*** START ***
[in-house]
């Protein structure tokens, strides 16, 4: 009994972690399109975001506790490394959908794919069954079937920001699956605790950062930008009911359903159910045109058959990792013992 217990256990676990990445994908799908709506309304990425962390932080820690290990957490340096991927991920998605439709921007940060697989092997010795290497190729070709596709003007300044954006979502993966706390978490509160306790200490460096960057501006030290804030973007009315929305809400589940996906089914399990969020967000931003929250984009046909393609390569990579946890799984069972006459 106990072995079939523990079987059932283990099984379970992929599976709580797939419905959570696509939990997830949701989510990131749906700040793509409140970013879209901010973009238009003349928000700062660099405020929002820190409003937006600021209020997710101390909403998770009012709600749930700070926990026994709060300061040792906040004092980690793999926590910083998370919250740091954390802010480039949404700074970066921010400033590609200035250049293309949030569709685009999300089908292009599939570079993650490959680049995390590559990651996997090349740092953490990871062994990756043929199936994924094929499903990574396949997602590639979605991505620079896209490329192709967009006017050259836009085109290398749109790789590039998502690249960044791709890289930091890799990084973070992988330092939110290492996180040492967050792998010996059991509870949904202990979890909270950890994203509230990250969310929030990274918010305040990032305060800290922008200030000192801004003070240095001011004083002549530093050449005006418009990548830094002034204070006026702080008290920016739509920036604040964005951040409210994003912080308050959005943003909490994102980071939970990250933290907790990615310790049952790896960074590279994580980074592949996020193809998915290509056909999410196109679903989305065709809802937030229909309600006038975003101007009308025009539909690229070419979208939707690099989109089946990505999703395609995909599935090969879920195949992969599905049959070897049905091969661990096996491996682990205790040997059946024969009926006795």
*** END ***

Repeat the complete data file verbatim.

[in-house]
């Protein structure tokens, strides 16, 4: 009994972690399109975001506790490394959908794919069954079937920001699956605790950062930008009911359903159910045109058959990792013992 217990256990676990990445994908799908709506309304990425962390932080820690290990957490340096991927991920998605439709921007940060697989092997010795290497190729070709596709003007300044954006979502993966706390978490509160306790200490460096960057501006030290804030973007009315929305809400589940996906089914399990969020967000931003929250984009046909393609390569990579946890799984069972006459 106990072995079939523990079987059932283990099984379970992929599976709580797939419905959570696509939990997830949701989510990131749906700040793509409140970013879209901010973009238009003349928000700062660099405020929002820190409003937006600021209020997710101390909403998770009012709600749930700070926990026994709060300061040792906040004092980690793999926590910083998370919250740091954390802010480039949404700074970066921010400033590609200035250049293309949030569709685009999300089908292009599939570079993650490959680049995390590559990651996997090349740092953490990871062994990756043929199936994924094929499903990574396949997602590639979605991505620079896209490329192709967009006017050259836009085109290398749109790789590039998502690249960044791709890289930091890799990084973070992988330092939110290492996180040492967050792998010996059991509870949904202990979890909270950890994203509230990250969310929030990274918010305040990032305060800290922008200030000192801004003070240095001011004083002549530093050449005006418009990548830094002034204070006026702080008290920016739509920036604040964005951040409210994003912080308050959005943003909490994102980071939970990250933290907790990615310790049952790896960074590279994580980074592949996020193809998915290509056909999410196109679903989305065709809802937030229909309600006038975003101007009308025009539909690229070419979208939707690099989109089946990505999703395609995909599935090969879920195949992969599905049959070897049905091969661990096996491996682990205790040997059946024969009926006795």